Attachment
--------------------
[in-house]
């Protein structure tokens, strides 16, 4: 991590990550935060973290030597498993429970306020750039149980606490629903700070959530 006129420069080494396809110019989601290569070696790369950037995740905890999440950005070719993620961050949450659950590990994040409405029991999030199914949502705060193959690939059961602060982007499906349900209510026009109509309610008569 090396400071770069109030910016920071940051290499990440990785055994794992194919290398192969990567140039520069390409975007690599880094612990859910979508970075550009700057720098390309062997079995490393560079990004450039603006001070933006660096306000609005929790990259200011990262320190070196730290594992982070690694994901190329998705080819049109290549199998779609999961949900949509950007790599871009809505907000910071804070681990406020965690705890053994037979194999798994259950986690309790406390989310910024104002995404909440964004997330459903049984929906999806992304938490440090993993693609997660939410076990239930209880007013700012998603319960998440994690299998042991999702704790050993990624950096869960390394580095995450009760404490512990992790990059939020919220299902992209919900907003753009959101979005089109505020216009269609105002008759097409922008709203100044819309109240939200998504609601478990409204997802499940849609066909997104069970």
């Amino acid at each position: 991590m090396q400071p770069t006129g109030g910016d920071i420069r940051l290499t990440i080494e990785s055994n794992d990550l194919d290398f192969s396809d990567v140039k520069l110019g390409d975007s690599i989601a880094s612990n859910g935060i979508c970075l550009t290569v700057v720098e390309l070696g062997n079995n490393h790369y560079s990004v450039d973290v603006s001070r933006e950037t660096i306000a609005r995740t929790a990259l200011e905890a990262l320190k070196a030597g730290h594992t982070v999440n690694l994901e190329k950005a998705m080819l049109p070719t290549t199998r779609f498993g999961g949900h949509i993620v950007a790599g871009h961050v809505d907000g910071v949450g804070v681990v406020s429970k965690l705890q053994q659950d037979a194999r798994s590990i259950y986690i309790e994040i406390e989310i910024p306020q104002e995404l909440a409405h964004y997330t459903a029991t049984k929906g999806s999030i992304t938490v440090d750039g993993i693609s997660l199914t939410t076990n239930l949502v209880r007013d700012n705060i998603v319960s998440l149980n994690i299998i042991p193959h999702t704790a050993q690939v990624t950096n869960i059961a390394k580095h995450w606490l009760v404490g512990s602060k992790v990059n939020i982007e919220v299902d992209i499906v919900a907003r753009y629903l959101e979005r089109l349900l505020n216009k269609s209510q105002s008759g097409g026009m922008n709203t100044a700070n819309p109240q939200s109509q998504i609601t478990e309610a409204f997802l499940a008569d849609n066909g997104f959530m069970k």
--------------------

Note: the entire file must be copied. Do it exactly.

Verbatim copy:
[in-house]
């Protein structure tokens, strides 16, 4: 991590990550935060973290030597498993429970306020750039149980606490629903700070959530 006129420069080494396809110019989601290569070696790369950037995740905890999440950005070719993620961050949450659950590990994040409405029991999030199914949502705060193959690939059961602060982007499906349900209510026009109509309610008569 090396400071770069109030910016920071940051290499990440990785055994794992194919290398192969990567140039520069390409975007690599880094612990859910979508970075550009700057720098390309062997079995490393560079990004450039603006001070933006660096306000609005929790990259200011990262320190070196730290594992982070690694994901190329998705080819049109290549199998779609999961949900949509950007790599871009809505907000910071804070681990406020965690705890053994037979194999798994259950986690309790406390989310910024104002995404909440964004997330459903049984929906999806992304938490440090993993693609997660939410076990239930209880007013700012998603319960998440994690299998042991999702704790050993990624950096869960390394580095995450009760404490512990992790990059939020919220299902992209919900907003753009959101979005089109505020216009269609105002008759097409922008709203100044819309109240939200998504609601478990409204997802499940849609066909997104069970």
């Amino acid at each position: 991590m090396q400071p770069t006129g109030g910016d920071i420069r940051l290499t990440i080494e990785s055994n794992d990550l194919d290398f192969s396809d990567v140039k520069l110019g390409d975007s690599i989601a880094s612990n859910g935060i979508c970075l550009t290569v700057v720098e390309l070696g062997n079995n490393h790369y560079s990004v450039d973290v603006s001070r933006e950037t660096i306000a609005r995740t929790a990259l200011e905890a990262l320190k070196a030597g730290h594992t982070v999440n690694l994901e190329k950005a998705m080819l049109p070719t290549t199998r779609f498993g999961g949900h949509i993620v950007a790599g871009h961050v809505d907000g910071v949450g804070v681990v406020s429970k965690l705890q053994q659950d037979a194999r798994s590990i259950y986690i309790e994040i406390e989310i910024p306020q104002e995404l909440a409405h964004y997330t459903a029991t049984k929906g999806s999030i992304t938490v440090d750039g993993i693609s997660l199914t939410t076990n239930l949502v209880r007013d700012n705060i998603v319960s998440l149980n994690i299998i042991p193959h999702t704790a050993q690939v990624t950096n869960i059961a390394k580095h995450w606490l009760v404490g512990s602060k992790v990059n939020i982007e919220v299902d992209i499906v919900a907003r753009y629903l959101e979005r089109l349900l505020n216009k269609s209510q105002s008759g097409g026009m922008n709203t100044a700070n819309p109240q939200s109509q998504i609601t478990e309610a409204f997802l499940a008569d849609n066909g997104f959530m069970k």